By Carolyn Torres-Mabe — Going through a divorce, custody modification, child support modification, legitimation, or contempt proceeding is emotionally taxing. It is common, and quite understandable, for someone to be overtaken by the feeling of just wanting the case to be done. Therefore, many times people want to rush through an agreement or the preparation of a document just so that the legal portion can be concluded and normal life can resume.
But be careful. The details really do matter. Consider the following.
1.) If the parties in a divorce own real estate, the value of the real estate becomes a negotiable issue. If there are no separate property claims, then the parties usually divide the equity (value less debt) in half. But how should the value of the house be determined? Should you get an appraisal? Should each person get an appraisal and use the average? Is on online estimation provided by websites like Zillow.com sufficient? Or should you use the tax value? An appraisal is the only way for the value of the house to be determined by the inside and outside of the house, so it is more accurate but does take additional time and money than the other valuation methods. One solution is to resolve who gets what portion of the equity with a percentage or formula so that the case can conclude and not be delayed while appraisals are completed.
2.) Various expenses of a child can be included on a child support worksheet, such as education expenses, child care expenses, and extracurricular expenses, and then those will affect the final amount of child support owed. Bear in mind that as children mature, their expenses will change. Over time, child care expenses will tend to decrease while extracurricular expenses will increase. The most accurate way to handle these expenses is for each parent to be responsible for his/her pro rata share and then reimburse each other accordingly, rather than include an arbitrary and potentially outdated figure in the child support worksheet. It can be time-consuming and frustrating to keep track of receipts and timely notify each other of expenses, so find a reimbursement system that makes sense. And stick to it.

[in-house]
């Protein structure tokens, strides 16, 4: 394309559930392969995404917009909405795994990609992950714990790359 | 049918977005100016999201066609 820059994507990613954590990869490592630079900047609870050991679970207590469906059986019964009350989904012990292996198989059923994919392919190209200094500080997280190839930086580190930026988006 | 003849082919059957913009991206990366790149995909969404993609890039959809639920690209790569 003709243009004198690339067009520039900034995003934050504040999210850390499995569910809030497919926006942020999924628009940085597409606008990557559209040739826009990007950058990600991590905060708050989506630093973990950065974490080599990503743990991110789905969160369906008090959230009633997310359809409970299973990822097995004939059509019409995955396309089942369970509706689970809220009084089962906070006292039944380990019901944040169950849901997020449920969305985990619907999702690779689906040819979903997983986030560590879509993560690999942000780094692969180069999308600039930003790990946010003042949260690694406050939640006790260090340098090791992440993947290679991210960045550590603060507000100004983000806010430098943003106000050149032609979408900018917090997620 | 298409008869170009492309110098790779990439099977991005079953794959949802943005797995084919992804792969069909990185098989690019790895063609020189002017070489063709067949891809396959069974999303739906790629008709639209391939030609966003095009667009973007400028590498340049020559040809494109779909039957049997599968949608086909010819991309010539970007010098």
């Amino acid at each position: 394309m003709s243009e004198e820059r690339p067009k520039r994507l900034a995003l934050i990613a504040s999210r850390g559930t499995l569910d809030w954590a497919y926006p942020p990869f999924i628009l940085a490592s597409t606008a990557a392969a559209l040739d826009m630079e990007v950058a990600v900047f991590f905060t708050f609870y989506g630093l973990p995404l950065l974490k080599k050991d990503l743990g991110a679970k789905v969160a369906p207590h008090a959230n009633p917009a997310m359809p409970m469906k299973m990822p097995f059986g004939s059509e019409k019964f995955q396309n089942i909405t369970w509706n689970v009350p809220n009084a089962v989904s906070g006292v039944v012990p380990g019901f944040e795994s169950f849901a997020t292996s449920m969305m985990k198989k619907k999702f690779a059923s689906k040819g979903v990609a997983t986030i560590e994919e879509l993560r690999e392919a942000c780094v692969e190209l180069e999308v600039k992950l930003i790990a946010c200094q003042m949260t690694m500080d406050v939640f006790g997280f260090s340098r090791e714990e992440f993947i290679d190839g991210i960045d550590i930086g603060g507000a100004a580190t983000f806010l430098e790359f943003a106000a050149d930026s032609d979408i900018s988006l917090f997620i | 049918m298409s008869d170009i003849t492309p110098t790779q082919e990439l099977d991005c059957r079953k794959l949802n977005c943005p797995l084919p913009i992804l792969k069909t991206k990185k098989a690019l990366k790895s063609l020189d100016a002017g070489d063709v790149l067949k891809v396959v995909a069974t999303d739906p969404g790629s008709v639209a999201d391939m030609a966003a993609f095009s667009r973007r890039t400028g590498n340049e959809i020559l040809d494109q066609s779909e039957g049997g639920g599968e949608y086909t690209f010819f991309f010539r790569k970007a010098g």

3.) The parenting plan addresses all the substantive non-financial issues concerning the children, such as who has the children when, how decisions are made, and how communication between the non-custodial parent and child occur. It can be easy to take shortcuts and/or overlook the details that will likely create confusion or even turmoil in the future. For example, many parents agree to simply rotate the holidays/school breaks but do not adequately define the time the holiday/break starts and ends. Also, if a birthday falls near a holiday or school break, which event takes precedence should also be determined. It is important that these details, as trivial and minute as they may seem, are specified so that travel can be planned, attendance at events, and potential conflict can be avoided.
4.) When one person does not adhere to a court order, a contempt action can be filed. However, the legal remedy depends on the wording of the document being enforced. What happens if someone does not or cannot refinance the marital residence into his/her sole name? If the document at issue does not have a clause stating what happens if failure to refinance arises, such as selling the house, then the legal remedies are limited. For a provision to be adequately enforced by the court, consequences must be included.
Thinking about all the future possibilities can be taxing, it is nonetheless essential to avoid a legal limbo.
Carolyn Torres-Mabe, owner of Mabe Family Law, has seventeen years of legal experience and specializes at identifying and resolving these kind of complex and detailed family law issues. Contact by email at firstname.lastname@example.org or call today at 678-420-5519. Visit us online at www.mabefamilylaw.com.